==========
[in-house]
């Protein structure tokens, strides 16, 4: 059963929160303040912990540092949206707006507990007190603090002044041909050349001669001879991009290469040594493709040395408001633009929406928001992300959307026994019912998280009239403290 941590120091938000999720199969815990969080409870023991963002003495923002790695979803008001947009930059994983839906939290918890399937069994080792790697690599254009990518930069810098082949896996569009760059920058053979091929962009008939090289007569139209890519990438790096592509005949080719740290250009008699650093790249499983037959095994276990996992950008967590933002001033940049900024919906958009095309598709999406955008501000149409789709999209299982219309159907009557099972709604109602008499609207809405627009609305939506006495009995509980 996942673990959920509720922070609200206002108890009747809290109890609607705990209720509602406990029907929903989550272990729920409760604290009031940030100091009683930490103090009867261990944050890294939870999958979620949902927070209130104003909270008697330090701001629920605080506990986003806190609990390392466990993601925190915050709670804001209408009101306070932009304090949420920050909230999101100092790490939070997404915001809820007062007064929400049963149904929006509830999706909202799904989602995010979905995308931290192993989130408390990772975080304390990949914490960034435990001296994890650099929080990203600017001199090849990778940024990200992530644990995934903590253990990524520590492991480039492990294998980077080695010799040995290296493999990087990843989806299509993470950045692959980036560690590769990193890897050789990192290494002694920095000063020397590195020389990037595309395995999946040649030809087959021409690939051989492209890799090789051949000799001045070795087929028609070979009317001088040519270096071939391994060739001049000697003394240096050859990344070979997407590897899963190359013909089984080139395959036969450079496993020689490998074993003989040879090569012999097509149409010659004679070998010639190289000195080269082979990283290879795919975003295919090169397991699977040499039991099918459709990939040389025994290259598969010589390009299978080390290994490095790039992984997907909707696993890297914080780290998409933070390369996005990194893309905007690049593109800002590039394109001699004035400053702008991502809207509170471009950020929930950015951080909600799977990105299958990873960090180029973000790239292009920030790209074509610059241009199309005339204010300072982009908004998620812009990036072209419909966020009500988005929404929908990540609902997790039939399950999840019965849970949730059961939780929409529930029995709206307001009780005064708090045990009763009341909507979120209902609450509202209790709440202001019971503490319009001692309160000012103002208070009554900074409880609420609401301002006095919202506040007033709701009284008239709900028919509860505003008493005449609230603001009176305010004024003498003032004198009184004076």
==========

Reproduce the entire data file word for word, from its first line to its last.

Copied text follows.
[in-house]
């Protein structure tokens, strides 16, 4: 059963929160303040912990540092949206707006507990007190603090002044041909050349001669001879991009290469040594493709040395408001633009929406928001992300959307026994019912998280009239403290 941590120091938000999720199969815990969080409870023991963002003495923002790695979803008001947009930059994983839906939290918890399937069994080792790697690599254009990518930069810098082949896996569009760059920058053979091929962009008939090289007569139209890519990438790096592509005949080719740290250009008699650093790249499983037959095994276990996992950008967590933002001033940049900024919906958009095309598709999406955008501000149409789709999209299982219309159907009557099972709604109602008499609207809405627009609305939506006495009995509980 996942673990959920509720922070609200206002108890009747809290109890609607705990209720509602406990029907929903989550272990729920409760604290009031940030100091009683930490103090009867261990944050890294939870999958979620949902927070209130104003909270008697330090701001629920605080506990986003806190609990390392466990993601925190915050709670804001209408009101306070932009304090949420920050909230999101100092790490939070997404915001809820007062007064929400049963149904929006509830999706909202799904989602995010979905995308931290192993989130408390990772975080304390990949914490960034435990001296994890650099929080990203600017001199090849990778940024990200992530644990995934903590253990990524520590492991480039492990294998980077080695010799040995290296493999990087990843989806299509993470950045692959980036560690590769990193890897050789990192290494002694920095000063020397590195020389990037595309395995999946040649030809087959021409690939051989492209890799090789051949000799001045070795087929028609070979009317001088040519270096071939391994060739001049000697003394240096050859990344070979997407590897899963190359013909089984080139395959036969450079496993020689490998074993003989040879090569012999097509149409010659004679070998010639190289000195080269082979990283290879795919975003295919090169397991699977040499039991099918459709990939040389025994290259598969010589390009299978080390290994490095790039992984997907909707696993890297914080780290998409933070390369996005990194893309905007690049593109800002590039394109001699004035400053702008991502809207509170471009950020929930950015951080909600799977990105299958990873960090180029973000790239292009920030790209074509610059241009199309005339204010300072982009908004998620812009990036072209419909966020009500988005929404929908990540609902997790039939399950999840019965849970949730059961939780929409529930029995709206307001009780005064708090045990009763009341909507979120209902609450509202209790709440202001019971503490319009001692309160000012103002208070009554900074409880609420609401301002006095919202506040007033709701009284008239709900028919509860505003008493005449609230603001009176305010004024003498003032004198009184004076």